In West Bengal, India, more that 26 million people are exposed to arsenic through drinking water. However, only less than 15% to 20% of them show arsenic-induced skin lesions. Hence it is assumed that genetic variations might play an important role in arsenic-induced toxicity and carcinogenicity. Major genetic, genomic and proteomic approaches have been made to find out the cause of arsenic susceptibility. For this reason, the Chromosomal Aberrations (CA), Comet assay and challenge assay were performed and single nucleotide polymorphisms (SNPs) studies were carried out for a number of genes that may involve the different pathways in arsenic metabolism and detoxification SNPs of p53 gene, PNP, ERCC2 and XRCC3 genes were also analyses. Attempts have also been made to identify the different proteins in the plasma of the individuals exposed to arsenic that may be responsible for arsenic susceptibility. Individuals with p53 codon 72 Arg/Arg genotype are overrepresented, indicating that this genotype is more susceptible to arsenic-induced toxicity. Lys/Lys genotype in the ERCC2 polymorphism was almost five fold overrepresented in the arsenic-induced hyperkeratosis skin lesions group when compared to the group with no skin lesions. In each of these cases, individuals with risk genotype were found to have significantly higher genetic damage, functionally validating our associations. In case of XRCC3 T241M polymorphism, presence of at least one M allele (M/M or T/M) was protective toward development of arsenic-induced skin lesions, and also toward arsenic-related peripheral neuropathy and conjunctivitis. A significant correlation was observed between protective genotype and decreased frequencies of chromosomal aberrations. Results of DNA repair studies through Challenge and Comet assay show that the individuals with arsenic-induced skin lesions have suboptimal DNA repair capacity and are hence inefficient in combating the DNA damage induced by chronic arsenic exposure. Thus the above results indicate that the suboptimal DNA repair and genetic variations are responsible for arsenic induced toxicity and carcinogenicity. Attempts were made to identify the proteins that are differentially expressed in the arsenic unexposed and arsenic exposed skin symptomatic and asymptomatic individuals through iTraq. A number of proteins were found to be differentially expressed between exposed individuals with and without arsenic-induced skin lesions and might thus play a critical role in arsenic susceptibility.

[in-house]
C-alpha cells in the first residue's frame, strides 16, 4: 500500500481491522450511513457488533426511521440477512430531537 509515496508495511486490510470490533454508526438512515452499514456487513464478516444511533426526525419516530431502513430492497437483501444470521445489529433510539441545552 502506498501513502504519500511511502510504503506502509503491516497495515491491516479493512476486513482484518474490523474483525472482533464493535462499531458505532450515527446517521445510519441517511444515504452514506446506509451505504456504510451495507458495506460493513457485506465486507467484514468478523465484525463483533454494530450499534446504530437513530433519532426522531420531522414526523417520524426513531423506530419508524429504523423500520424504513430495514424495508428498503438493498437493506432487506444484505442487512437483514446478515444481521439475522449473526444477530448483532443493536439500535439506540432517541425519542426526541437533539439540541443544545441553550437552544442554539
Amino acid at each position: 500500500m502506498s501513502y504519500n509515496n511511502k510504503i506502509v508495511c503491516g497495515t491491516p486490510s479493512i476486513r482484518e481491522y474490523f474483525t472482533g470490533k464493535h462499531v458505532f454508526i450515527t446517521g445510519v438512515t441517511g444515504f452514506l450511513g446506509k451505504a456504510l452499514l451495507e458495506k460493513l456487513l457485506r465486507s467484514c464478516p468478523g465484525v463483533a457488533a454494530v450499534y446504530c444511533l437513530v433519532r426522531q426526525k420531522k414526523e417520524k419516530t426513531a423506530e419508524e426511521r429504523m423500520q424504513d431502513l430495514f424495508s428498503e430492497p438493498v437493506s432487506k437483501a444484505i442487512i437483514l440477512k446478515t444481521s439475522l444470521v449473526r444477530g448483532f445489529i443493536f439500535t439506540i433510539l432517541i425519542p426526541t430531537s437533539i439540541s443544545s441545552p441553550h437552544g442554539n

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  • Received: 09 May 2012
  • Accepted: 09 May 2012
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